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4-Patents: Japan Bioindustry Association rejects patentibility of DNA fragments



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TITLE:  JBA opinions concerning patentability of DNA fragments
SOURCE: Japan Bioindustry Association, sent by PATNEWS, U.S.
        http://www.jba.or.jp/katudou/topics/news990419e.html
DATE:   April 7, 1999

----------------- archive: http://www.gene.ch/ ------------------


JBA opinions concerning patentability of DNA fragments

The US Patent and Trademark Office, on October 6, 1998, issued a
patent for Human Kinase Homologs (USP5817479), a type of
expressed sequence tags (ESTs). We are worried that if patenting
of this type of invention becomes common practice it will
seriously affect the entire global bioindustry. Consequently, we
recently studied the issues involved in the patenting of EST
related inventions and came up with the following opinions:

1.ESTs are cDNA fragments selected at random from cDNA libraries
  derived from mRNA expressed in cells of organs, etc. Sequencing
  of ESTs can easily be done using automated DNA sequencer, and
  this method has been generalized within the concerned technical
  field.

2.Although it is possible that the function of a gene from which
  an ESTs isderived can be assumed by conducting homology
  searching of the nucleotide sequences of the ESTs, it is
  present status in a large number of cases that patent
  applications are made without corroborating or clarifying the
  types of function that the gene in question possesses.

3.It is not particularly difficult to prepare ESTs or determine
  their structure; therefore, this type of invention lacks
  inventive step. Furthermore, since, in similarity to an
  invention of a compound of unknown function, this type of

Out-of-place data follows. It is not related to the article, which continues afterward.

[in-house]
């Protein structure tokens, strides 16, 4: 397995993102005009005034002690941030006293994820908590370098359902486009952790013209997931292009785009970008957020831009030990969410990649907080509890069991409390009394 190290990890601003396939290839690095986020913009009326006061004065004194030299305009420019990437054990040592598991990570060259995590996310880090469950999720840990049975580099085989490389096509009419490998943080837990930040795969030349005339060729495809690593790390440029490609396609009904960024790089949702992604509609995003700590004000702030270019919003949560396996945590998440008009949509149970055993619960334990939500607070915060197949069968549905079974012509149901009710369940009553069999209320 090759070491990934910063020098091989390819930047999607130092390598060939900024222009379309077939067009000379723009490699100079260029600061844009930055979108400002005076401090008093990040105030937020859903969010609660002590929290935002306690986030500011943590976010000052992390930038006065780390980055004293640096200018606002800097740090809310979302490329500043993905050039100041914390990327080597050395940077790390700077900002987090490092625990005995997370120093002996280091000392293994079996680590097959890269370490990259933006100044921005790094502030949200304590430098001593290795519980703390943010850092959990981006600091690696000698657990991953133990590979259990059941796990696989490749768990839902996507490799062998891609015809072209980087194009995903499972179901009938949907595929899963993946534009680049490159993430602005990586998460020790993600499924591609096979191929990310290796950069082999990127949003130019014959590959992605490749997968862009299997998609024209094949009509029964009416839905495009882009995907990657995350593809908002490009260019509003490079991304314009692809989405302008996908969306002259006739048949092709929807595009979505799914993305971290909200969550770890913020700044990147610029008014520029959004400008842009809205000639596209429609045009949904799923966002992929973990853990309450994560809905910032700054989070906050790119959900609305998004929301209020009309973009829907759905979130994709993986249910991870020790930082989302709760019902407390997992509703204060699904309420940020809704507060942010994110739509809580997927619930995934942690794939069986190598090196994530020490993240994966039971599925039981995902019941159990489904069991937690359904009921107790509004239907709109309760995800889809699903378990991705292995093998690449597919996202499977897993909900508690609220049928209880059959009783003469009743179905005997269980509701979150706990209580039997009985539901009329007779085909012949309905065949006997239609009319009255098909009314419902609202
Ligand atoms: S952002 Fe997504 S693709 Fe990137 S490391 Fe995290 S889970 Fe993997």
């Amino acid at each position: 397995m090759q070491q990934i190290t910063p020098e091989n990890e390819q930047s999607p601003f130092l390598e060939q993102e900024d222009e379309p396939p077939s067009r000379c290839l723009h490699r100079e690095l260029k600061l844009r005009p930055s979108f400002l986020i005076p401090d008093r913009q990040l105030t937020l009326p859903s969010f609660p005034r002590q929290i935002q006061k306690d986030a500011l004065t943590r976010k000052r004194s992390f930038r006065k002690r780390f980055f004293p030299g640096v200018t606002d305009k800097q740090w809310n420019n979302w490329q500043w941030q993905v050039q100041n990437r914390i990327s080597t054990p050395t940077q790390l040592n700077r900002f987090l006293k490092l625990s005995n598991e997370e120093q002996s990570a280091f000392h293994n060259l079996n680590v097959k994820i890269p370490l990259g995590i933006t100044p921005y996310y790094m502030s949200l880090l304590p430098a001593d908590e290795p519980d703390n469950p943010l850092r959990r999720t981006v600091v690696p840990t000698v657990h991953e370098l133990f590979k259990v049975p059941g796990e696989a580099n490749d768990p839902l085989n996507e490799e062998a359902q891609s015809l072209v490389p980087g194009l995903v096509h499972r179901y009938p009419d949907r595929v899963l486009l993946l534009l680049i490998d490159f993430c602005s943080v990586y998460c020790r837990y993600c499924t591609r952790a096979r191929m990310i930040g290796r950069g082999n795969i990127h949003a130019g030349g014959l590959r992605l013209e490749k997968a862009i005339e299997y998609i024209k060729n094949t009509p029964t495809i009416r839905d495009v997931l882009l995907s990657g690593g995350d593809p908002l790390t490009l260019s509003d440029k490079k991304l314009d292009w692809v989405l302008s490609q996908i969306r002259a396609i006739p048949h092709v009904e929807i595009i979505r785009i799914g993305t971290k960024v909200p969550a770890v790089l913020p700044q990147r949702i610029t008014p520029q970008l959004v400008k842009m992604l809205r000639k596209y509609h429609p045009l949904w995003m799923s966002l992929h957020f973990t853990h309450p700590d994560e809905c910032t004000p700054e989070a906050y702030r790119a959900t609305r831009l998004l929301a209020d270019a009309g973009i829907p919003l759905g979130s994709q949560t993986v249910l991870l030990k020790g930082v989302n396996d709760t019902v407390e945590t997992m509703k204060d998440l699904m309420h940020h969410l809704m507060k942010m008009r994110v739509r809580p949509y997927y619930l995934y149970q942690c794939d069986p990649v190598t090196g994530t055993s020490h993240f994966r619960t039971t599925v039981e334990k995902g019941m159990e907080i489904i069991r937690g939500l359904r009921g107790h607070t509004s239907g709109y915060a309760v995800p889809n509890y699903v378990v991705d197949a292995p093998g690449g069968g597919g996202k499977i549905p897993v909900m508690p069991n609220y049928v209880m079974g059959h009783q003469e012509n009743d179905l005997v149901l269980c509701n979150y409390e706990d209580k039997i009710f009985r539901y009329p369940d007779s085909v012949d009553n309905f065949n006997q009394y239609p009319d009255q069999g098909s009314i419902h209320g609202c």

invention cannot demonstrate particular industrially applicable
  utility, it is thought that they make little significant
  technological contribution to the society. For these reasons,
  we in Japan Bioindustry Association consider that applications
  in relation to this type of ESTs inventions should not be
  patented.

4.Moreover, if an ESTs is patented, it is not clear according to
  the present judicial cases whether the scope of the right would
  be limited to the ESTs having the specific sequence or would
  further encompass cDNAs including the full length nucleotide
  sequence of which the structure and function were unknown a
  the time of the ESTs application. From this standpoint, the
  patenting of ESTs inventions of unknown function presents a
  very significant problem.

5.With respect to an ESTs invention indicated to have usefulness
  as diagnostic probe for a specific disease where the
  association with the disorder is clearly established, we do
  not oppose conferring a patent to it. However, ESTs of this
  type are only invaluable as a diagnostic probe for a disease;
  and in comparison with inventions that present genes encoding
  proteins having some functions, their technological
  contribution to the society, we believe, is small and limited.

Therefore, even in the patenting of this type of cases, the
technical scope of the right allowed should be limited to ESTs
having the specific nucleotide sequences in accordance with the
disclosure.



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